port of harlem magazine
 
Theo Hodge, Jr. M.D.
 
Ron Simmons New HIV Prevention Project Turns to African Thought
 
January 3 – January 16, 2019
 
ron simmons



It’s been two years since Dr. Ron Simmons retired as head of Us Helping Us, an African-American based AIDS service organization that advocated that long life was possible with HIV when many newly diagnosed victims died in six months.  Since his retirement, he has started Ron Simmons Consulting and introduced a new project that is also new wave in the fight against HIV.

He calls the new program Bodemé, a word taken from the Dagara, which means gatekeepers. The Dagara largely live in Burkina Faso. Pan-Africanist icon Thomas Sankara once ruled this landlocked West African country.

Unlike most people, the Bodemé were seen to have one foot in the physical world and one foot in the spiritual world and were respected for that. “Because they vibrate at a higher frequency than the typical person that is what can lead them to same sex desires,” explained Simmons. 

Simmons based the eight-hour sexual health workshop on the Dagara’s teachings of the Bodemé before the coming of Europeans, Christianity, and Islam. Simmons says the Dagara saw the Bodemé as gatekeepers and mediators.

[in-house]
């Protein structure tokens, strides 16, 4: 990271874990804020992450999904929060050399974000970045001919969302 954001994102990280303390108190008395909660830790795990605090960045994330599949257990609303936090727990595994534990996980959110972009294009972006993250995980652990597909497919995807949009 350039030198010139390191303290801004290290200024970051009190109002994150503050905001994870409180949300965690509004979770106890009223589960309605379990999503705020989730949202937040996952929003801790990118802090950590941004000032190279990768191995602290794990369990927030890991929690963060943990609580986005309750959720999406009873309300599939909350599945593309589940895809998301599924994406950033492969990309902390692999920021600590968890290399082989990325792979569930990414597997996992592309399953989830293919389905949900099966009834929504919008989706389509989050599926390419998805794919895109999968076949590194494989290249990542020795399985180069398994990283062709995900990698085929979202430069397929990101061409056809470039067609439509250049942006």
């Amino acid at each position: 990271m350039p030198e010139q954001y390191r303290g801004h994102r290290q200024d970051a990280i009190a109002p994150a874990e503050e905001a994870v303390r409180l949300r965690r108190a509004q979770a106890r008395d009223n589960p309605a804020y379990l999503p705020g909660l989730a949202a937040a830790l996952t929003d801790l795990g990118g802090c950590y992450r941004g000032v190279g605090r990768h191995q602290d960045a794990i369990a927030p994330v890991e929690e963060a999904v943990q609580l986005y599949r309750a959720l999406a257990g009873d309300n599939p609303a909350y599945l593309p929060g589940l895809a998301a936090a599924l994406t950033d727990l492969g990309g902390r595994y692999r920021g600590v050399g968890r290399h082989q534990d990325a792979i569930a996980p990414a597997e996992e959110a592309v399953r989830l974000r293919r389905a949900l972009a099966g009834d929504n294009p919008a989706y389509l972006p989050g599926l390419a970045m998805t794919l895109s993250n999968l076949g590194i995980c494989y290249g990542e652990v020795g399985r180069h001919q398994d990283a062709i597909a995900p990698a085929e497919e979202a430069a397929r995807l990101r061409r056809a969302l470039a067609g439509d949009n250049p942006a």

He cites the book The Spirit of Intimacy: Ancient African Teachings in the Ways of Relationships, by Burkinabé Sobonfu Somi, for much of his background source.  Somi, who was born in Burkina Faso, died in 2017. Her former husband, Dr. Malidoma Patrice Somé, who is also Dagara, continues to lecture in the United States and abroad.

The Howard University graduate says unlike other programs that focus on how not get HIV, Bodemé deals with the participants’ body, mind, and spirit. During the workshops held in Atlanta and Washington, DC and coming soon to Houston, Saint Petersburg, and Jackson, Simmons teaches that sexual energy is spiritual energy. It can be used in three ways he says “procreation, recreation, or regeneration.  “We suggest you use it for regeneration or intimacy.”

Simmons is a survivor. In 1990, doctors diagnosed him with HIV and gave him six months live. In retrospect, he adds, “Who would have believed then that that there would be a pill a day to treat HIV or a pill a day to prevent it.”

As a survivor of Hodgkins Lymphoma, a disease which is common among those who have taken HIV medications for a long time, and prostate cancer, Simmons adds “once you survive HIV everything is like gravy.”
 
 
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